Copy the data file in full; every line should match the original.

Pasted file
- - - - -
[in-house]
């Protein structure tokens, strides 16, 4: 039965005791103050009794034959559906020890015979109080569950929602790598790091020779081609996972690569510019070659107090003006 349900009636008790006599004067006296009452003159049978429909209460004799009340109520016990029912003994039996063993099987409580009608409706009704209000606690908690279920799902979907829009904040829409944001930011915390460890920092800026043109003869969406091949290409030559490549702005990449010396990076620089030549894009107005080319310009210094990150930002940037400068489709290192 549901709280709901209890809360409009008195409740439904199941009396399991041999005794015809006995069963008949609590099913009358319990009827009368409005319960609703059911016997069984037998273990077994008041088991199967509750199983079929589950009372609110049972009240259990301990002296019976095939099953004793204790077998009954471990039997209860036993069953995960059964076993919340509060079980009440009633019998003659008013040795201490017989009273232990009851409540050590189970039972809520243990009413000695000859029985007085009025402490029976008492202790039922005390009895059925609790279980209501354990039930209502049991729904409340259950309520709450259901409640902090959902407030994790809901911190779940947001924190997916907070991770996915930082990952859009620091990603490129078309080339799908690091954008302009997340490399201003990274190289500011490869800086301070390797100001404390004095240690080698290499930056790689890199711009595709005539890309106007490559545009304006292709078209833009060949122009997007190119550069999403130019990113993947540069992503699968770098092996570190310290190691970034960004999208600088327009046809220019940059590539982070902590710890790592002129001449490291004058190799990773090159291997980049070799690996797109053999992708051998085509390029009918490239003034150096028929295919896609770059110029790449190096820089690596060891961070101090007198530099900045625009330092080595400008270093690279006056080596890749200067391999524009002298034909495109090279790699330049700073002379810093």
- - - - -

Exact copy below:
[in-house]
């Protein structure tokens, strides 16, 4: 039965005791103050009794034959559906020890015979109080569950929602790598790091020779081609996972690569510019070659107090003006 349900009636008790006599004067006296009452003159049978429909209460004799009340109520016990029912003994039996063993099987409580009608409706009704209000606690908690279920799902979907829009904040829409944001930011915390460890920092800026043109003869969406091949290409030559490549702005990449010396990076620089030549894009107005080319310009210094990150930002940037400068489709290192 549901709280709901209890809360409009008195409740439904199941009396399991041999005794015809006995069963008949609590099913009358319990009827009368409005319960609703059911016997069984037998273990077994008041088991199967509750199983079929589950009372609110049972009240259990301990002296019976095939099953004793204790077998009954471990039997209860036993069953995960059964076993919340509060079980009440009633019998003659008013040795201490017989009273232990009851409540050590189970039972809520243990009413000695000859029985007085009025402490029976008492202790039922005390009895059925609790279980209501354990039930209502049991729904409340259950309520709450259901409640902090959902407030994790809901911190779940947001924190997916907070991770996915930082990952859009620091990603490129078309080339799908690091954008302009997340490399201003990274190289500011490869800086301070390797100001404390004095240690080698290499930056790689890199711009595709005539890309106007490559545009304006292709078209833009060949122009997007190119550069999403130019990113993947540069992503699968770098092996570190310290190691970034960004999208600088327009046809220019940059590539982070902590710890790592002129001449490291004058190799990773090159291997980049070799690996797109053999992708051998085509390029009918490239003034150096028929295919896609770059110029790449190096820089690596060891961070101090007198530099900045625009330092080595400008270093690279006056080596890749200067391999524009002298034909495109090279790699330049700073002379810093």